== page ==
Newswise — Researchers are investigating if daily mindful meditation through an app could decrease anxiety in antepartum patients, who are hospitalized due to pregnancy complications, in a new trial at The University of Texas Health Science Center at Houston (UTHealth).
“Antepartum patients are high-risk and face many stressors, including being away from the comforts of home for long periods of time, new diagnoses, and a possibly premature baby requiring an extended stay in the neonatal intensive care unit,” said principal investigator Morgen Doty, DO, a maternal-fetal medicine fellow at McGovern Medical School at UTHealth. “I saw this firsthand, as my sister-in-law was hospitalized for a significant portion of her pregnancy. Watching her navigate that experience inspired me to try to find a way to help women cope, and we’re hopeful that mindful meditation can provide a viable option.”
The study, called Meditate, is open to existing patients of UT Physicians, the clinical practice of McGovern Medical School, at three sites: Memorial Hermann-Texas Medical Center, Memorial Hermann Memorial City Medical Center, and Memorial Hermann Southwest Hospital.
Anxiety and stress during pregnancy can affect child development and increase risk of preterm birth, Doty said. Last year, a UTHealth prospective study evaluated stress, anxiety, and depression levels in both inpatient and outpatient pregnant women, and initial results suggest higher anxiety and stress in women admitted to the hospital.
Researchers hope to determine whether the addition of a daily mindful meditation app program to routine care will decrease maternal state anxiety at three days after initiation of intervention.
“We chose to focus in on anxiety, as it is such a common condition for antepartum patients, and yet there is limited research available on how outcomes can be improved,” Doty said. “Also, most previous studies on mindful meditation were conducted in an outpatient setting in low-risk pregnancies. It is critical for these women in the inpatient obstetrics population to be provided a way to manage, without taking medication.”
Mindful meditation differs from other forms of meditation in that it does not require an escape of thoughts; rather, it teaches an appreciation, acceptance, and awareness of the current moment.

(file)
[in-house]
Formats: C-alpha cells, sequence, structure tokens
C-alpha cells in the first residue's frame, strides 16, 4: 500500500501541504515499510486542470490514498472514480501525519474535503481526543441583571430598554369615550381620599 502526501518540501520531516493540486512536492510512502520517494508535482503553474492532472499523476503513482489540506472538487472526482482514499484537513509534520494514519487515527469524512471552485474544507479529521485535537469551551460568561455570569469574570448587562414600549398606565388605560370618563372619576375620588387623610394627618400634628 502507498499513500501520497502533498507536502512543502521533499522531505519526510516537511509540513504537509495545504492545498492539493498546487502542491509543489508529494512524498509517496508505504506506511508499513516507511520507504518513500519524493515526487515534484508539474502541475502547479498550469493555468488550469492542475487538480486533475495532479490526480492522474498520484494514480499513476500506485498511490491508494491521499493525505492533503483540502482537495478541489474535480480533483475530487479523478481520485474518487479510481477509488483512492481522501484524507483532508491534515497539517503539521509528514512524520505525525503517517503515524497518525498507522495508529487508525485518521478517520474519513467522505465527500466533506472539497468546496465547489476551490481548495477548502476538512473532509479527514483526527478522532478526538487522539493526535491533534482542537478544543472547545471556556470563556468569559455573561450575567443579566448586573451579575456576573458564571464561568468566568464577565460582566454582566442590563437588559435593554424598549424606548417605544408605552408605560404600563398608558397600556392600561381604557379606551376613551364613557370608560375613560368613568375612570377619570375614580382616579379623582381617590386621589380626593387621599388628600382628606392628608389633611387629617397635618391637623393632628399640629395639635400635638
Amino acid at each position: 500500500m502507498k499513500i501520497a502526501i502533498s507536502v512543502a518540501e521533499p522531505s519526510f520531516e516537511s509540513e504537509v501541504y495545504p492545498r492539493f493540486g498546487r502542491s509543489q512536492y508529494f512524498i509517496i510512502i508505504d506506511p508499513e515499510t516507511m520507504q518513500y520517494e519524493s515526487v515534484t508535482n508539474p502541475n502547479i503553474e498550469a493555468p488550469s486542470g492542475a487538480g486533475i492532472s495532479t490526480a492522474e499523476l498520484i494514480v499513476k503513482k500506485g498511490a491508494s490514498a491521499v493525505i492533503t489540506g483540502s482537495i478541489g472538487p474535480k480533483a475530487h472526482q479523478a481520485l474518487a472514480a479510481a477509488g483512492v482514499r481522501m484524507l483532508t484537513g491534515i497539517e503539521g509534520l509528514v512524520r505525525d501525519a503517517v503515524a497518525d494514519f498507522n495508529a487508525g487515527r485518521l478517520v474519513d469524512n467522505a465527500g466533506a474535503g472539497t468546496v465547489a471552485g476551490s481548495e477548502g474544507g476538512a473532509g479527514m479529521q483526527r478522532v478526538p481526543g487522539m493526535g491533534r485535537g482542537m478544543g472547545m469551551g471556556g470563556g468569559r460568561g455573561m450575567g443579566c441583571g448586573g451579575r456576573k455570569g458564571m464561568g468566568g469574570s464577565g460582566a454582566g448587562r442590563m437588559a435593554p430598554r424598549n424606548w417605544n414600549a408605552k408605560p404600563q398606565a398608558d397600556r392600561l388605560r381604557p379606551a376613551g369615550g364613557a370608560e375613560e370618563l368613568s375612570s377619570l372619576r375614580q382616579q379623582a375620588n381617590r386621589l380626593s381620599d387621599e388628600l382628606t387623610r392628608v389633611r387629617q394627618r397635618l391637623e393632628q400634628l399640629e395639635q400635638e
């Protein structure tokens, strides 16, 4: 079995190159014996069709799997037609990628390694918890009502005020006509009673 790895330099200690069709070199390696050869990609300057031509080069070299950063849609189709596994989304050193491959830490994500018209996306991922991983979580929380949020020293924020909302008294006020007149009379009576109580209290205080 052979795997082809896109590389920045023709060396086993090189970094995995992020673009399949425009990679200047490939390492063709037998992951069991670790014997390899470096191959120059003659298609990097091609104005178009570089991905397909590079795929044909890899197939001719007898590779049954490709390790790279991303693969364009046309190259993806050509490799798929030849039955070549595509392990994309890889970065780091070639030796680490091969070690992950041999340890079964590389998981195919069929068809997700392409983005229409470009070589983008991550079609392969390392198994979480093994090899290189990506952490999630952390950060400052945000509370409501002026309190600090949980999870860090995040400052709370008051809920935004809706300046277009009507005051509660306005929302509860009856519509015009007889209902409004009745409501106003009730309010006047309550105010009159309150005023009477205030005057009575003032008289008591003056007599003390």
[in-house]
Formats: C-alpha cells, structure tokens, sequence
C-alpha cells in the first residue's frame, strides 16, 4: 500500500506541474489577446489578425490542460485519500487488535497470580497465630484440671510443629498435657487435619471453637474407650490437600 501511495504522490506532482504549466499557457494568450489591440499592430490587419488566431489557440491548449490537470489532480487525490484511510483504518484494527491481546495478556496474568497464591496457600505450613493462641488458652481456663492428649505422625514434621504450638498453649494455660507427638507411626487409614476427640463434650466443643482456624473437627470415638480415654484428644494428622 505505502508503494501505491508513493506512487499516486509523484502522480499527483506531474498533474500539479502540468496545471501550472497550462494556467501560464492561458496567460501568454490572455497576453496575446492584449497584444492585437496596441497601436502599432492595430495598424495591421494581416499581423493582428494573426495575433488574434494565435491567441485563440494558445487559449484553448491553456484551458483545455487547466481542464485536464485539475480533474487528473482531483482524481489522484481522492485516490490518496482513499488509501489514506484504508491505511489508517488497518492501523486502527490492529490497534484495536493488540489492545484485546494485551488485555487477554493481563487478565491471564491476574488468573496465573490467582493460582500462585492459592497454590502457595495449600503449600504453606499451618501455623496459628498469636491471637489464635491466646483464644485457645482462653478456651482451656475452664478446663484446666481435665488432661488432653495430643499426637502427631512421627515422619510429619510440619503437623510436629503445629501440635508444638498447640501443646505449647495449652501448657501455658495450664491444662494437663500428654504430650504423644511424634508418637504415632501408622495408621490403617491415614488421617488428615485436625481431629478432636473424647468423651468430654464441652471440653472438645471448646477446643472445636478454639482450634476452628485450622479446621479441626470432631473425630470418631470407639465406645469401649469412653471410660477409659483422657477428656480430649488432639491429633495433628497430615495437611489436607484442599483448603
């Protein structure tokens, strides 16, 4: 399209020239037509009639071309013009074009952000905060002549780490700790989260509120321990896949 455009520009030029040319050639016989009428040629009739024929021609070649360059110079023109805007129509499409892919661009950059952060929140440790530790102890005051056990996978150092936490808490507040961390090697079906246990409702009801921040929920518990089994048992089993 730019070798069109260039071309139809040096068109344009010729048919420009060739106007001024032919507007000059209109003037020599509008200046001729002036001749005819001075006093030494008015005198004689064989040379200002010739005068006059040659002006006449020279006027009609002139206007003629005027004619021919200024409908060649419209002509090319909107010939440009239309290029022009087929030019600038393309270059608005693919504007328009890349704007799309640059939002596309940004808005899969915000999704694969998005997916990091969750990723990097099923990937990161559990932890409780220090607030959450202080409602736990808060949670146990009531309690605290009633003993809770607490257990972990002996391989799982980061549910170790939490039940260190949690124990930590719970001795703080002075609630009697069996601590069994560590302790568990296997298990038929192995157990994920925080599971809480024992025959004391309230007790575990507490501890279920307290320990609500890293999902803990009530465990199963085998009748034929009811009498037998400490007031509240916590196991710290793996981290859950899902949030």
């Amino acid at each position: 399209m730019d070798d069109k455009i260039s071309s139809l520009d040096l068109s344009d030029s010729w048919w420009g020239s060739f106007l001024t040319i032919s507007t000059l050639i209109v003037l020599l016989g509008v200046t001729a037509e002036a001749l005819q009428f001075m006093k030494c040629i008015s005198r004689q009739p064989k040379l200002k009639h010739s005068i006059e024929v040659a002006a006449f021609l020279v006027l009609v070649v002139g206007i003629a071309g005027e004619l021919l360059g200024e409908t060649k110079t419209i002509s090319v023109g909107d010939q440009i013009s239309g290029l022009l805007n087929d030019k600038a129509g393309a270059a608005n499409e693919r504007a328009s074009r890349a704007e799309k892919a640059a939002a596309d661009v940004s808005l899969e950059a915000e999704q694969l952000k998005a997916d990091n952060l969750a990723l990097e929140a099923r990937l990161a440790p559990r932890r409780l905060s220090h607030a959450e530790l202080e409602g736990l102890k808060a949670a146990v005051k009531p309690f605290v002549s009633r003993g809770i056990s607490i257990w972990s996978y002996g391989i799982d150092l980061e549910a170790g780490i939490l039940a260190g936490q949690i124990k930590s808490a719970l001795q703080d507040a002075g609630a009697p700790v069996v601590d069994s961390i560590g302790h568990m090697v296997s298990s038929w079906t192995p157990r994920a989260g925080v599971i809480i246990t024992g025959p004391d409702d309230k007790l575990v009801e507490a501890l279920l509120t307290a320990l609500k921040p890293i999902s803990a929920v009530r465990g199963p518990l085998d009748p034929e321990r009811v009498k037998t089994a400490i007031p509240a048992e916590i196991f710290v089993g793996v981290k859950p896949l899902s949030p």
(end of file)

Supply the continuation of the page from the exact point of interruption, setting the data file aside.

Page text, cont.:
“Mindful meditation helps you accept your current state as it is, and it could be beneficial for even more than just anxiety,” Doty said. “It could also help decrease stress levels, increase patient satisfaction, and improve overall health, and we’ll be studying those outcomes as secondary measures during the trial.”
Only existing patients at UT Physicians Women’s Centers will be eligible for the randomized and controlled study, and once enrolled, they’ll be assigned to one of two groups. The intervention group will receive routine care, be introduced to mindful meditation by a certified instructor from Mindful Living, and perform a 10-minute mindful meditation session through a free app twice a day. Participants in the control group will receive routine care and read educational pamphlets from the American College of Obstetrics and Gynecology about health during and after pregnancy.
“I started practicing mindful mediation before this study was developed, and find it to be helpful in centering myself, especially in stressful situations.” Doty said. “It has helped me to accept the obstacles life throws at you, and I hope it can do the same for women in the hospital during their pregnancy.”
Participant anxiety levels will be measured before and after the three-day period by short surveys that take an estimated six minutes to complete. To qualify, a patient must be over the age of 18, more than 23 weeks pregnant, and an existing UT Physicians Women’s Center patient delivering at one of the three listed Memorial Hermann locations. For more details, visit the ClinicalTrials.gov website or call the program coordinator at 713-500-6421.